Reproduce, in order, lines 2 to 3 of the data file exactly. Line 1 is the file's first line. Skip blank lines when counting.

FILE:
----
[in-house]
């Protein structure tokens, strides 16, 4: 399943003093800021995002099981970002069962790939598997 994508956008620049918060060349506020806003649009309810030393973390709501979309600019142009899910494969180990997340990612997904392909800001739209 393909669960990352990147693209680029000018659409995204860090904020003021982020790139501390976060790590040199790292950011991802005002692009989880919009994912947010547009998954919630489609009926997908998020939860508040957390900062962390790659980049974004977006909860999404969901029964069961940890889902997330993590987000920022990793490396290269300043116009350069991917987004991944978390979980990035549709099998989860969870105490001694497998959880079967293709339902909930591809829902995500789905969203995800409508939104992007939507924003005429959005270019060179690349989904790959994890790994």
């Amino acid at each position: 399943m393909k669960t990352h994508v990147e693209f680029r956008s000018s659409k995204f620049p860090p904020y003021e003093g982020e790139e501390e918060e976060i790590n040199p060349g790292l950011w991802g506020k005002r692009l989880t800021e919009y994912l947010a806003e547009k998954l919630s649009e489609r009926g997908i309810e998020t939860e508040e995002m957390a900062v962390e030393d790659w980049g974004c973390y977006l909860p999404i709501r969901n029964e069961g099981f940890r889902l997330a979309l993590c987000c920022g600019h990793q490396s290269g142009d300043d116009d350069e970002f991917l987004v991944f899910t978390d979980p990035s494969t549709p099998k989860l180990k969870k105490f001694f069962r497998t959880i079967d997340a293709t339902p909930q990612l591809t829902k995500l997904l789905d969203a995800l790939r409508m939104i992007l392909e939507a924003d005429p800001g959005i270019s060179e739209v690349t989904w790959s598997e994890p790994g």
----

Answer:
């Protein structure tokens, strides 16, 4: 399943003093800021995002099981970002069962790939598997 994508956008620049918060060349506020806003649009309810030393973390709501979309600019142009899910494969180990997340990612997904392909800001739209 393909669960990352990147693209680029000018659409995204860090904020003021982020790139501390976060790590040199790292950011991802005002692009989880919009994912947010547009998954919630489609009926997908998020939860508040957390900062962390790659980049974004977006909860999404969901029964069961940890889902997330993590987000920022990793490396290269300043116009350069991917987004991944978390979980990035549709099998989860969870105490001694497998959880079967293709339902909930591809829902995500789905969203995800409508939104992007939507924003005429959005270019060179690349989904790959994890790994």
């Amino acid at each position: 399943m393909k669960t990352h994508v990147e693209f680029r956008s000018s659409k995204f620049p860090p904020y003021e003093g982020e790139e501390e918060e976060i790590n040199p060349g790292l950011w991802g506020k005002r692009l989880t800021e919009y994912l947010a806003e547009k998954l919630s649009e489609r009926g997908i309810e998020t939860e508040e995002m957390a900062v962390e030393d790659w980049g974004c973390y977006l909860p999404i709501r969901n029964e069961g099981f940890r889902l997330a979309l993590c987000c920022g600019h990793q490396s290269g142009d300043d116009d350069e970002f991917l987004v991944f899910t978390d979980p990035s494969t549709p099998k989860l180990k969870k105490f001694f069962r497998t959880i079967d997340a293709t339902p909930q990612l591809t829902k995500l997904l789905d969203a995800l790939r409508m939104i992007l392909e939507a924003d005429p800001g959005i270019s060179e739209v690349t989904w790959s598997e994890p790994g």